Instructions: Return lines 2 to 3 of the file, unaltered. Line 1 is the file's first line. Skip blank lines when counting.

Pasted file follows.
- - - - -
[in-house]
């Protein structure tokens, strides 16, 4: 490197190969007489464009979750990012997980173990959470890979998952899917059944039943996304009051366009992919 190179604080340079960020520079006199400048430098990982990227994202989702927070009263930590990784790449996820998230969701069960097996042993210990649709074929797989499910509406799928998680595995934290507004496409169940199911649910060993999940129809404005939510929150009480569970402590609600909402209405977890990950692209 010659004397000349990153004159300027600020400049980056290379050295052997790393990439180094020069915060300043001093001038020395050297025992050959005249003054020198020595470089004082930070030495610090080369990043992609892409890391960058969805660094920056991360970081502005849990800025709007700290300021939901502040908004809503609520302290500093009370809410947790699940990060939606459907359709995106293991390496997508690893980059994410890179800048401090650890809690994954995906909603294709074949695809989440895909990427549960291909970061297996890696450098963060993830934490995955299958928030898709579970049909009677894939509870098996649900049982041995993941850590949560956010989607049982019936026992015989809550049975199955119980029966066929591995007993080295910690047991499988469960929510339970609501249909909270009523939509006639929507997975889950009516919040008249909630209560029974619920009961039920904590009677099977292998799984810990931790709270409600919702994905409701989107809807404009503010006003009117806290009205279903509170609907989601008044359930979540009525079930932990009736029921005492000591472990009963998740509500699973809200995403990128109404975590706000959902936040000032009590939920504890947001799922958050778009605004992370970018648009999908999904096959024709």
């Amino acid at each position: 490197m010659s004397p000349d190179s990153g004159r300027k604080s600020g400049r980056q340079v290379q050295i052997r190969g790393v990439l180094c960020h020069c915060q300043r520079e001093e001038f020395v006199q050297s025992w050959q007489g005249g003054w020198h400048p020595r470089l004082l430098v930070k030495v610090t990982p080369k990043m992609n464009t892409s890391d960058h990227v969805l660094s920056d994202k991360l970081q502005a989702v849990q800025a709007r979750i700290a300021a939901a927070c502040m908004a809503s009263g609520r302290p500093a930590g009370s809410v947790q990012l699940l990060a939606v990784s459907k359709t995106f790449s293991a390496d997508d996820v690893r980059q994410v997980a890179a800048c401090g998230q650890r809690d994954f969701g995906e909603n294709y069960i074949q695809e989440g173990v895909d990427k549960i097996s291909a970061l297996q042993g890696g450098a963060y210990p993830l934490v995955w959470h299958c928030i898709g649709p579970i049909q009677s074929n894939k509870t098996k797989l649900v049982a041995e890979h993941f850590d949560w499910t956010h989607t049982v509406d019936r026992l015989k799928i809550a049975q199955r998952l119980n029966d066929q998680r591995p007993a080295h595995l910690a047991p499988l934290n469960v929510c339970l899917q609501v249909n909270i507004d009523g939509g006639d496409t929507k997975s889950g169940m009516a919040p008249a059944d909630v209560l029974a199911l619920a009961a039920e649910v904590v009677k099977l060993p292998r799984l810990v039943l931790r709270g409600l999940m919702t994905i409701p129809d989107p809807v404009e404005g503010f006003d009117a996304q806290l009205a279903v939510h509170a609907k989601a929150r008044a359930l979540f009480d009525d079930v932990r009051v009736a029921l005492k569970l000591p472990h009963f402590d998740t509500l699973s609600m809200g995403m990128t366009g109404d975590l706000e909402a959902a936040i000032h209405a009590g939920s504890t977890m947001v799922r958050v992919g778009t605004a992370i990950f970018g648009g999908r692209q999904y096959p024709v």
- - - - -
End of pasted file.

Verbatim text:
């Protein structure tokens, strides 16, 4: 490197190969007489464009979750990012997980173990959470890979998952899917059944039943996304009051366009992919 190179604080340079960020520079006199400048430098990982990227994202989702927070009263930590990784790449996820998230969701069960097996042993210990649709074929797989499910509406799928998680595995934290507004496409169940199911649910060993999940129809404005939510929150009480569970402590609600909402209405977890990950692209 010659004397000349990153004159300027600020400049980056290379050295052997790393990439180094020069915060300043001093001038020395050297025992050959005249003054020198020595470089004082930070030495610090080369990043992609892409890391960058969805660094920056991360970081502005849990800025709007700290300021939901502040908004809503609520302290500093009370809410947790699940990060939606459907359709995106293991390496997508690893980059994410890179800048401090650890809690994954995906909603294709074949695809989440895909990427549960291909970061297996890696450098963060993830934490995955299958928030898709579970049909009677894939509870098996649900049982041995993941850590949560956010989607049982019936026992015989809550049975199955119980029966066929591995007993080295910690047991499988469960929510339970609501249909909270009523939509006639929507997975889950009516919040008249909630209560029974619920009961039920904590009677099977292998799984810990931790709270409600919702994905409701989107809807404009503010006003009117806290009205279903509170609907989601008044359930979540009525079930932990009736029921005492000591472990009963998740509500699973809200995403990128109404975590706000959902936040000032009590939920504890947001799922958050778009605004992370970018648009999908999904096959024709």
């Amino acid at each position: 490197m010659s004397p000349d190179s990153g004159r300027k604080s600020g400049r980056q340079v290379q050295i052997r190969g790393v990439l180094c960020h020069c915060q300043r520079e001093e001038f020395v006199q050297s025992w050959q007489g005249g003054w020198h400048p020595r470089l004082l430098v930070k030495v610090t990982p080369k990043m992609n464009t892409s890391d960058h990227v969805l660094s920056d994202k991360l970081q502005a989702v849990q800025a709007r979750i700290a300021a939901a927070c502040m908004a809503s009263g609520r302290p500093a930590g009370s809410v947790q990012l699940l990060a939606v990784s459907k359709t995106f790449s293991a390496d997508d996820v690893r980059q994410v997980a890179a800048c401090g998230q650890r809690d994954f969701g995906e909603n294709y069960i074949q695809e989440g173990v895909d990427k549960i097996s291909a970061l297996q042993g890696g450098a963060y210990p993830l934490v995955w959470h299958c928030i898709g649709p579970i049909q009677s074929n894939k509870t098996k797989l649900v049982a041995e890979h993941f850590d949560w499910t956010h989607t049982v509406d019936r026992l015989k799928i809550a049975q199955r998952l119980n029966d066929q998680r591995p007993a080295h595995l910690a047991p499988l934290n469960v929510c339970l899917q609501v249909n909270i507004d009523g939509g006639d496409t929507k997975s889950g169940m009516a919040p008249a059944d909630v209560l029974a199911l619920a009961a039920e649910v904590v009677k099977l060993p292998r799984l810990v039943l931790r709270g409600l999940m919702t994905i409701p129809d989107p809807v404009e404005g503010f006003d009117a996304q806290l009205a279903v939510h509170a609907k989601a929150r008044a359930l979540f009480d009525d079930v932990r009051v009736a029921l005492k569970l000591p472990h009963f402590d998740t509500l699973s609600m809200g995403m990128t366009g109404d975590l706000e909402a959902a936040i000032h209405a009590g939920s504890t977890m947001v799922r958050v992919g778009t605004a992370i990950f970018g648009g999908r692209q999904y096959p024709v």